The COVID-19 pandemic has given rise to one of the most challenging global crises of our time, already resulting in a tragic loss of lives and livelihoods for so many around the world as I write in April 2020. It is a poignant reminder of how our societies and economies are so deeply vulnerable. A health pandemic, like climate change, can affect anyone. However, we know that the poor and marginalized will suffer the most.
In Indonesia, climate change is already a pernicious threat. More than 30 million people across northern Java suffer from coastal flooding and erosion related to more severe storms and sea level rise. In some places, entire villages and more than a mile of coastline have been lost to the sea.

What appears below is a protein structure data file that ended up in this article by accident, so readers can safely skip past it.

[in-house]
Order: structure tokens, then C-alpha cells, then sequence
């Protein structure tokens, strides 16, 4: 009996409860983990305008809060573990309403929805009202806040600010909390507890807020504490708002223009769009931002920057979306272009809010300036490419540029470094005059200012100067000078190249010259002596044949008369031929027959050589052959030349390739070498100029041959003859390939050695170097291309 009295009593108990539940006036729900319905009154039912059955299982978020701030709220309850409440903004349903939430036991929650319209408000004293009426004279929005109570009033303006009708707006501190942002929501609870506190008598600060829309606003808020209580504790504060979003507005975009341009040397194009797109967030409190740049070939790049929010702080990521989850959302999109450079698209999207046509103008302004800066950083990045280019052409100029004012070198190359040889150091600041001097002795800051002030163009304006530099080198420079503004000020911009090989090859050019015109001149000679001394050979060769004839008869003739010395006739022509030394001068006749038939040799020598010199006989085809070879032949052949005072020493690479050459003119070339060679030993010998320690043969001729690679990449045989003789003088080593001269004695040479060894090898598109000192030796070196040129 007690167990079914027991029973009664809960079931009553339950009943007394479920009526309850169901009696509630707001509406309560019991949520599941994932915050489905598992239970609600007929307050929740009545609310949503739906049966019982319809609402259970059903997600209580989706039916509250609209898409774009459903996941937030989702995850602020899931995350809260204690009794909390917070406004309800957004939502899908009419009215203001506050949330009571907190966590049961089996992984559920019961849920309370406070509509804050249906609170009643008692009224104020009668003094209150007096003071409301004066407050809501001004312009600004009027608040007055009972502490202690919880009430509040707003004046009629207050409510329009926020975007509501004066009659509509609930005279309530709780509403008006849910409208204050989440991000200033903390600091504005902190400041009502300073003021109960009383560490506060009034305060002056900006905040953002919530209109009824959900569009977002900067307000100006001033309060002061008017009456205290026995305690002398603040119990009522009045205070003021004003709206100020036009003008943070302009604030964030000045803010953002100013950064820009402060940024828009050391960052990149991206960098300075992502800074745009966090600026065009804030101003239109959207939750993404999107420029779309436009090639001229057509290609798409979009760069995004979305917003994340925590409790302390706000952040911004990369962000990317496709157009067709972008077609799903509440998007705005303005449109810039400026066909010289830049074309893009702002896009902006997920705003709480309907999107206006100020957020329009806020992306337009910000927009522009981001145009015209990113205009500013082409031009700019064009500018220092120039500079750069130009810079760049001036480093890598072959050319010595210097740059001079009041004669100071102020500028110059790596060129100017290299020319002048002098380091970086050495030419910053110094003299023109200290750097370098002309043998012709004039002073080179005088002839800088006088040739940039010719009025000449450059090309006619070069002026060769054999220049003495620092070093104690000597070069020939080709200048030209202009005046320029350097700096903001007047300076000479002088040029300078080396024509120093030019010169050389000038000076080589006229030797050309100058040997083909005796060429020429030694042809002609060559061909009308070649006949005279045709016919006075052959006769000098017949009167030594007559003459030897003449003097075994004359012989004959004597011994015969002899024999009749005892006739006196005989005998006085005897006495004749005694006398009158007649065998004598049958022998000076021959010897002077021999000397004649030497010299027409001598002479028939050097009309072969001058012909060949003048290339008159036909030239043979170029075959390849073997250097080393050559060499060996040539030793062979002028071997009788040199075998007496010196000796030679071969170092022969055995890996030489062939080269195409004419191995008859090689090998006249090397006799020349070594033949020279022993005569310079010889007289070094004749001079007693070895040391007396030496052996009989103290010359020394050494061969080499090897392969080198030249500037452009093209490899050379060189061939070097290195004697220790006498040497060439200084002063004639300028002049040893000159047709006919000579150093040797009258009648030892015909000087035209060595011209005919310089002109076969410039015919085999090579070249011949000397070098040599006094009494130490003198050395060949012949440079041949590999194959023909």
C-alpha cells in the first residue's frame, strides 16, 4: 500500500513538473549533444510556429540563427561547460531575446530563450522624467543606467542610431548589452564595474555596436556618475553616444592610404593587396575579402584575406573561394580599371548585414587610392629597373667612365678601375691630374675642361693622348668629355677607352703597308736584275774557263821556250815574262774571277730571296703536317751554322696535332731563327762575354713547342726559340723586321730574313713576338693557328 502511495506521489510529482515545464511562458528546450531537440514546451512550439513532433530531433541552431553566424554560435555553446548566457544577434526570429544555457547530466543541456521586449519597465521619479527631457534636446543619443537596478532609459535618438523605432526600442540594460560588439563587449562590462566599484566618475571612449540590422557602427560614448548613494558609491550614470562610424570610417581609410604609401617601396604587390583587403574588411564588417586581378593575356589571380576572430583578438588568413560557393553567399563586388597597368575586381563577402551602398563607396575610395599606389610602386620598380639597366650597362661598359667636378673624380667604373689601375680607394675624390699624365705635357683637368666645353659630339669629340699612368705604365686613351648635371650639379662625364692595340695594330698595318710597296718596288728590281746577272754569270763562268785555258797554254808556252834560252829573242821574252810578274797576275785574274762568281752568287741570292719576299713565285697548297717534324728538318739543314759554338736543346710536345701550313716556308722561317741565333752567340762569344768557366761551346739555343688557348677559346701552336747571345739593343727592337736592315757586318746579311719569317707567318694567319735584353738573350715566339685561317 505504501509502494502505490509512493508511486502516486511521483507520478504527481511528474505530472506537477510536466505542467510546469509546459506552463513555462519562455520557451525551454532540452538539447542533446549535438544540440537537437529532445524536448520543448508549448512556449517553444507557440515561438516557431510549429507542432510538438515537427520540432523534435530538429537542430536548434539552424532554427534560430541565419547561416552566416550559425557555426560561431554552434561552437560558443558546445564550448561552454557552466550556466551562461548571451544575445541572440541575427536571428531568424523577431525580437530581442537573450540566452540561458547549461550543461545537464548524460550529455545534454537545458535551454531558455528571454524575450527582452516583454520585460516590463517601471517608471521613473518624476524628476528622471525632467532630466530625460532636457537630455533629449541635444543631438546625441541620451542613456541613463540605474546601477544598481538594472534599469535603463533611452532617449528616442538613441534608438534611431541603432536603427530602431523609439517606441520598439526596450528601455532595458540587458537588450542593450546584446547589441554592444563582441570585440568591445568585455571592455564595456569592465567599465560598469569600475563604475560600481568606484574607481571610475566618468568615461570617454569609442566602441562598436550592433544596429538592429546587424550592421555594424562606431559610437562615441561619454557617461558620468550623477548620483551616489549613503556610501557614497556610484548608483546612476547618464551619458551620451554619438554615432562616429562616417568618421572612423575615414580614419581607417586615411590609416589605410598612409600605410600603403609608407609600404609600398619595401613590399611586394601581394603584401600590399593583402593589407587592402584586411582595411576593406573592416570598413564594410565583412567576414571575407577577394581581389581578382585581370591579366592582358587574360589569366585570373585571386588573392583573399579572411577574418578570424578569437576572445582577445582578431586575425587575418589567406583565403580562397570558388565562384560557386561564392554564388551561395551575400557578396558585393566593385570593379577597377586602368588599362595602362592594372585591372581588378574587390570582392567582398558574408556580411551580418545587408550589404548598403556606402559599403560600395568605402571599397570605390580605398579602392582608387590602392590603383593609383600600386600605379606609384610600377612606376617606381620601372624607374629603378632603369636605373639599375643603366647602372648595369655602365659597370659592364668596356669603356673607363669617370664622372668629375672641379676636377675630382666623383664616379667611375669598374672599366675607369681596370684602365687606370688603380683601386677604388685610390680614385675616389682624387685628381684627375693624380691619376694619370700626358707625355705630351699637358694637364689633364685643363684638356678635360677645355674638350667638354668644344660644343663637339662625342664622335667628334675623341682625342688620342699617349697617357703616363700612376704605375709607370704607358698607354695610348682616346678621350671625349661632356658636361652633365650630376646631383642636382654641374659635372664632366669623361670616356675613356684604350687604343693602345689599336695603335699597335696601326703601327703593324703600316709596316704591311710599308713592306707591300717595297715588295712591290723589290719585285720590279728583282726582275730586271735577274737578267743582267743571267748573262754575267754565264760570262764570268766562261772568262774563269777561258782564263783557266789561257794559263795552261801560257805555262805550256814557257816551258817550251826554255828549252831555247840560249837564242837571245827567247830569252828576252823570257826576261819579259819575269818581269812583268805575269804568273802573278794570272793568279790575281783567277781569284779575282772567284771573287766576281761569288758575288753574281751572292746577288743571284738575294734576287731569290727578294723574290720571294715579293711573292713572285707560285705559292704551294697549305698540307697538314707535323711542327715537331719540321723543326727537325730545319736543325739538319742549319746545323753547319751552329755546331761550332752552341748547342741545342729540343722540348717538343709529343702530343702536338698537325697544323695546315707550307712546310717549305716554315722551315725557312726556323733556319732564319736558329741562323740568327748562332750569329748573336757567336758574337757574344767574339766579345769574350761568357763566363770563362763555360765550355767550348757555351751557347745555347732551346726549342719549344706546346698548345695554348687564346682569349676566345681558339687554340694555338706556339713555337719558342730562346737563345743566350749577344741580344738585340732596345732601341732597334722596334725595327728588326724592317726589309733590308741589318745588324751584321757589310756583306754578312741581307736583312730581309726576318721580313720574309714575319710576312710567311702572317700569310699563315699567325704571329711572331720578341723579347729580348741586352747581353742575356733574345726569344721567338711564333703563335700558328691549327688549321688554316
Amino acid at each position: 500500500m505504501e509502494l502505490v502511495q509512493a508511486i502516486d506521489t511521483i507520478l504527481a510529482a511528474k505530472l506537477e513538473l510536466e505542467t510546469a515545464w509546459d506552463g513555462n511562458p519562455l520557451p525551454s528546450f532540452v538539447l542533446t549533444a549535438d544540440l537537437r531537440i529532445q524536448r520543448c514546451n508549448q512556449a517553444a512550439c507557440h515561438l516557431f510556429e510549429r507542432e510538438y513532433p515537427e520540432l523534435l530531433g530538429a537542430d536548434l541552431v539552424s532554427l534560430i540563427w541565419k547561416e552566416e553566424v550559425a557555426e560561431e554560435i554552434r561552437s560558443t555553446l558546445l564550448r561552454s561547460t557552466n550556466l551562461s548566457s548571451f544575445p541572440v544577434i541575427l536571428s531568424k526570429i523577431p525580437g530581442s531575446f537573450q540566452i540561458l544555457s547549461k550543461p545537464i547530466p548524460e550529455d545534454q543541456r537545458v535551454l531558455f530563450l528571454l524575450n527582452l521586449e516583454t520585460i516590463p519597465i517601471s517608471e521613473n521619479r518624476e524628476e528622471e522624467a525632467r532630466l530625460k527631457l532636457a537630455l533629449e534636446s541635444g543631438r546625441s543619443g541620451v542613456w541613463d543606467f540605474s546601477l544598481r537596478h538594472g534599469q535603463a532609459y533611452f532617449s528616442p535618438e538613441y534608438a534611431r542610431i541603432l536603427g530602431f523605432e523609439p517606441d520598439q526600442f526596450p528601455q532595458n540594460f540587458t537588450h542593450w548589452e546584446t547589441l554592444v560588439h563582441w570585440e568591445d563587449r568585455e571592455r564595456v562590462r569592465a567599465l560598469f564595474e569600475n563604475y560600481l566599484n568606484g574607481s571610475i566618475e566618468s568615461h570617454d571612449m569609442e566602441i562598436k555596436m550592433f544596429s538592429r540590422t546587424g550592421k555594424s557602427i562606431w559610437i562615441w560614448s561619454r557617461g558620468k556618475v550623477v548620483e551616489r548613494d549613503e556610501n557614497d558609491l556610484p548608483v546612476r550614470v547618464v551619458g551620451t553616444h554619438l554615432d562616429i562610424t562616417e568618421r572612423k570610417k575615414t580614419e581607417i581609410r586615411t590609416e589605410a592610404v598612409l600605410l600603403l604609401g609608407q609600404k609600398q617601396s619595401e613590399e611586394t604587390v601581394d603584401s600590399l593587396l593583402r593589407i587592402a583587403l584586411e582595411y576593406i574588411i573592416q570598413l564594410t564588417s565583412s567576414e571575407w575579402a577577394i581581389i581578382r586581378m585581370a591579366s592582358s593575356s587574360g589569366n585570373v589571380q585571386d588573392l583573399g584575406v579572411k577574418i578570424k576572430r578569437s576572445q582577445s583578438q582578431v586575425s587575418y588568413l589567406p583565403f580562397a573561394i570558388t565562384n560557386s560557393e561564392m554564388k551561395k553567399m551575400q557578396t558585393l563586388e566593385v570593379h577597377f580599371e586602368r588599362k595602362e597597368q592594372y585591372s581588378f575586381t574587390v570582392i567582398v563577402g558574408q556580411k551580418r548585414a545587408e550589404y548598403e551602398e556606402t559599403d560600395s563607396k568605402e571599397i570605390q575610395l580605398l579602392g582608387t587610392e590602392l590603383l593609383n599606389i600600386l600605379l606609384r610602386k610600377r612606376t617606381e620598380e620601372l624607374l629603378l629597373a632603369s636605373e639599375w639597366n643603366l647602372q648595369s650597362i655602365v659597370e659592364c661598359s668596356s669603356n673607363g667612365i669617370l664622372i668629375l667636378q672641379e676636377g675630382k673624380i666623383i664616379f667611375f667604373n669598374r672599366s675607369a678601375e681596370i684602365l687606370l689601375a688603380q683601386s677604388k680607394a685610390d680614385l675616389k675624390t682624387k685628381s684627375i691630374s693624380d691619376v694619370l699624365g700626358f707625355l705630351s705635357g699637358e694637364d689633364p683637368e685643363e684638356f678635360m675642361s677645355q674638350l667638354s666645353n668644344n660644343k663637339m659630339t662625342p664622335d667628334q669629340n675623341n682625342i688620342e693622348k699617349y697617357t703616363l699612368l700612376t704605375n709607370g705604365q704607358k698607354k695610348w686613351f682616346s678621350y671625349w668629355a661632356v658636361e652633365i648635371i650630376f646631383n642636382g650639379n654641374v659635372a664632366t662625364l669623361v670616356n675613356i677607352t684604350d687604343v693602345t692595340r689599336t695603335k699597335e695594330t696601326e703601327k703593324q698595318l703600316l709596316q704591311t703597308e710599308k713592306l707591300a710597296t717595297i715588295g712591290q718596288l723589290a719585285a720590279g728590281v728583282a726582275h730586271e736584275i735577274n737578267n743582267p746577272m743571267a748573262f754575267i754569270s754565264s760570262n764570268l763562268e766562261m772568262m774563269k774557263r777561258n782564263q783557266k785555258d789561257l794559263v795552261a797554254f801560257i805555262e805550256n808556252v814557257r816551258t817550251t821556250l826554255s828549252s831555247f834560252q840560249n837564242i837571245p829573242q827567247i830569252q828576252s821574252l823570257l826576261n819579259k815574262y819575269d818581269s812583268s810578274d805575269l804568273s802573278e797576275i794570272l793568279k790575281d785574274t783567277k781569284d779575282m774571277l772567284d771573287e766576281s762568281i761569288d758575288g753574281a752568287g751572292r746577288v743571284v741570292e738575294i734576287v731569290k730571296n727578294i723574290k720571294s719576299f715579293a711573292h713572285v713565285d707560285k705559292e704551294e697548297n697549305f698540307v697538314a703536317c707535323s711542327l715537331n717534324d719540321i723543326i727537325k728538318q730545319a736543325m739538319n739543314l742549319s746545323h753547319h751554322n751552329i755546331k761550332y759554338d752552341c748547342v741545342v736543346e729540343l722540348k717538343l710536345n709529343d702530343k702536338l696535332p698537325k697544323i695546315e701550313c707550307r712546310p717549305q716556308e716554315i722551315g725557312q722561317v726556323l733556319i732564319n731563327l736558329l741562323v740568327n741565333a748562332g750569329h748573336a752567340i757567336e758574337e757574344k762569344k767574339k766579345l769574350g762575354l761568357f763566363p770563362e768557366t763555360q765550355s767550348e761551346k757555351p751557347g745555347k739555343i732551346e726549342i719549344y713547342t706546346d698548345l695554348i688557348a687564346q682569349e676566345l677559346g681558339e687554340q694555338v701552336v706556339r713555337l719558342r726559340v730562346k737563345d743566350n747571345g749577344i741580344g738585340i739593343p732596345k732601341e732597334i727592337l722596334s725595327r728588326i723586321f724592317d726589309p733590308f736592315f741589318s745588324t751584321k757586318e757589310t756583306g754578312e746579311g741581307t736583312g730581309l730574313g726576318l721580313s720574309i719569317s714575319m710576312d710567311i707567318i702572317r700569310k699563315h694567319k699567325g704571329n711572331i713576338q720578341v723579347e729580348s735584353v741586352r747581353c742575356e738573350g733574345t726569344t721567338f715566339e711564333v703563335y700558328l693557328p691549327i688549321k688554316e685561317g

As the number of confirmed cases of COVID-19 in the United States continues to rise and more and more Americans are told to stay home, the true extent of this crisis is becoming more apparent daily. Our immediate focus is on the health and safety of our families, our neighbors and the nation as a whole, as it should be. I can only imagine the suffering of people who have already lost a loved one to the virus or have a parent in a nursing facility where an outbreak has occurred. We need to do everything we can to protect the lives of all Americans.